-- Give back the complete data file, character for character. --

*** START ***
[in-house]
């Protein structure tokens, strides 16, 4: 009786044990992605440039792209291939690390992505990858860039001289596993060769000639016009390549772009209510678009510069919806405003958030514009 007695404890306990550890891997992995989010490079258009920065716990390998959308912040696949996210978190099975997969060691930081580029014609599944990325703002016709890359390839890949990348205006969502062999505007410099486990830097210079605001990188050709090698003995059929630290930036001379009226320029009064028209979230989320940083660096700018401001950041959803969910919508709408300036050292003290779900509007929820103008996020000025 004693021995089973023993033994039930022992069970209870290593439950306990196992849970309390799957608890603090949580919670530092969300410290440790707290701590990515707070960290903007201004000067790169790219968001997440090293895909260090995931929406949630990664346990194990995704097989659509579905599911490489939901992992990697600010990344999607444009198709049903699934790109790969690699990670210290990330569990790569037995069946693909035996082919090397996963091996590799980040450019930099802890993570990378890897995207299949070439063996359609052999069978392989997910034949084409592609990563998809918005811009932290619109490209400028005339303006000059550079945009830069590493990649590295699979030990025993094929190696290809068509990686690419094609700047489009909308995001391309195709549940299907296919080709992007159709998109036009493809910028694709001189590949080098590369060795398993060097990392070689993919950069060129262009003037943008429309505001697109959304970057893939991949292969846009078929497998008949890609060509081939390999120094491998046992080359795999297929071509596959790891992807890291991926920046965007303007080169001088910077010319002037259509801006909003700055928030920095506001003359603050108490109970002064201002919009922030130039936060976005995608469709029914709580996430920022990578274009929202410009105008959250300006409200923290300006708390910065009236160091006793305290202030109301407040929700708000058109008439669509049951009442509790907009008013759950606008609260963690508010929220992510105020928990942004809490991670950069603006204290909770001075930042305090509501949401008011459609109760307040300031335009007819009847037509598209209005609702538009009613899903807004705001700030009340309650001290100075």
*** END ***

[in-house]
């Protein structure tokens, strides 16, 4: 009786044990992605440039792209291939690390992505990858860039001289596993060769000639016009390549772009209510678009510069919806405003958030514009 007695404890306990550890891997992995989010490079258009920065716990390998959308912040696949996210978190099975997969060691930081580029014609599944990325703002016709890359390839890949990348205006969502062999505007410099486990830097210079605001990188050709090698003995059929630290930036001379009226320029009064028209979230989320940083660096700018401001950041959803969910919508709408300036050292003290779900509007929820103008996020000025 004693021995089973023993033994039930022992069970209870290593439950306990196992849970309390799957608890603090949580919670530092969300410290440790707290701590990515707070960290903007201004000067790169790219968001997440090293895909260090995931929406949630990664346990194990995704097989659509579905599911490489939901992992990697600010990344999607444009198709049903699934790109790969690699990670210290990330569990790569037995069946693909035996082919090397996963091996590799980040450019930099802890993570990378890897995207299949070439063996359609052999069978392989997910034949084409592609990563998809918005811009932290619109490209400028005339303006000059550079945009830069590493990649590295699979030990025993094929190696290809068509990686690419094609700047489009909308995001391309195709549940299907296919080709992007159709998109036009493809910028694709001189590949080098590369060795398993060097990392070689993919950069060129262009003037943008429309505001697109959304970057893939991949292969846009078929497998008949890609060509081939390999120094491998046992080359795999297929071509596959790891992807890291991926920046965007303007080169001088910077010319002037259509801006909003700055928030920095506001003359603050108490109970002064201002919009922030130039936060976005995608469709029914709580996430920022990578274009929202410009105008959250300006409200923290300006708390910065009236160091006793305290202030109301407040929700708000058109008439669509049951009442509790907009008013759950606008609260963690508010929220992510105020928990942004809490991670950069603006204290909770001075930042305090509501949401008011459609109760307040300031335009007819009847037509598209209005609702538009009613899903807004705001700030009340309650001290100075």